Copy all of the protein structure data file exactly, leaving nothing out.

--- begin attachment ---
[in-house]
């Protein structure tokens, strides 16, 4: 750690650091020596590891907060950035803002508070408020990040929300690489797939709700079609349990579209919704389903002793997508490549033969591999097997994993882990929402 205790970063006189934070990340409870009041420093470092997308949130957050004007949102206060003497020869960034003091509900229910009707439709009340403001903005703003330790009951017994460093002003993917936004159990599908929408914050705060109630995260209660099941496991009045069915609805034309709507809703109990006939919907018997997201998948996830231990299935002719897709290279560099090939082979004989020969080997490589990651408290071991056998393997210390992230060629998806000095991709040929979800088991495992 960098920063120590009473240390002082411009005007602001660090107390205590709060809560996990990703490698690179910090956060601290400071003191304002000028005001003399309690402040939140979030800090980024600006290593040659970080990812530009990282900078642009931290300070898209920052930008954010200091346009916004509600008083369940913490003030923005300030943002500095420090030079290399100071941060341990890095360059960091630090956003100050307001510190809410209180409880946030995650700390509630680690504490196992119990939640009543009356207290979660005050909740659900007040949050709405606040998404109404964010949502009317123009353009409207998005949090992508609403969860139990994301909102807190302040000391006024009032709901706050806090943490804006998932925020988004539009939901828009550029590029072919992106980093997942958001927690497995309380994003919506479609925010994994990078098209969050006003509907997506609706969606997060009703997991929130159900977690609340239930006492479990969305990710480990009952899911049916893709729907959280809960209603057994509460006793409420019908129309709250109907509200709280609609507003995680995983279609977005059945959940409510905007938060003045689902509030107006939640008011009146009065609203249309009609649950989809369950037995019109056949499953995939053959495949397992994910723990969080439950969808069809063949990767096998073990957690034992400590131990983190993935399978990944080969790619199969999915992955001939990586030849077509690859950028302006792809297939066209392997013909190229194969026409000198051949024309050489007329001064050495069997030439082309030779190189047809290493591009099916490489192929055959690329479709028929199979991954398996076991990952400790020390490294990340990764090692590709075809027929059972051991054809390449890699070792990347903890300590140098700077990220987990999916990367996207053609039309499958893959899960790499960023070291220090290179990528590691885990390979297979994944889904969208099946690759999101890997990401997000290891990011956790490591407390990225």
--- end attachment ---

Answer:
[in-house]
């Protein structure tokens, strides 16, 4: 750690650091020596590891907060950035803002508070408020990040929300690489797939709700079609349990579209919704389903002793997508490549033969591999097997994993882990929402 205790970063006189934070990340409870009041420093470092997308949130957050004007949102206060003497020869960034003091509900229910009707439709009340403001903005703003330790009951017994460093002003993917936004159990599908929408914050705060109630995260209660099941496991009045069915609805034309709507809703109990006939919907018997997201998948996830231990299935002719897709290279560099090939082979004989020969080997490589990651408290071991056998393997210390992230060629998806000095991709040929979800088991495992 960098920063120590009473240390002082411009005007602001660090107390205590709060809560996990990703490698690179910090956060601290400071003191304002000028005001003399309690402040939140979030800090980024600006290593040659970080990812530009990282900078642009931290300070898209920052930008954010200091346009916004509600008083369940913490003030923005300030943002500095420090030079290399100071941060341990890095360059960091630090956003100050307001510190809410209180409880946030995650700390509630680690504490196992119990939640009543009356207290979660005050909740659900007040949050709405606040998404109404964010949502009317123009353009409207998005949090992508609403969860139990994301909102807190302040000391006024009032709901706050806090943490804006998932925020988004539009939901828009550029590029072919992106980093997942958001927690497995309380994003919506479609925010994994990078098209969050006003509907997506609706969606997060009703997991929130159900977690609340239930006492479990969305990710480990009952899911049916893709729907959280809960209603057994509460006793409420019908129309709250109907509200709280609609507003995680995983279609977005059945959940409510905007938060003045689902509030107006939640008011009146009065609203249309009609649950989809369950037995019109056949499953995939053959495949397992994910723990969080439950969808069809063949990767096998073990957690034992400590131990983190993935399978990944080969790619199969999915992955001939990586030849077509690859950028302006792809297939066209392997013909190229194969026409000198051949024309050489007329001064050495069997030439082309030779190189047809290493591009099916490489192929055959690329479709028929199979991954398996076991990952400790020390490294990340990764090692590709075809027929059972051991054809390449890699070792990347903890300590140098700077990220987990999916990367996207053609039309499958893959899960790499960023070291220090290179990528590691885990390979297979994944889904969208099946690759999101890997990401997000290891990011956790490591407390990225």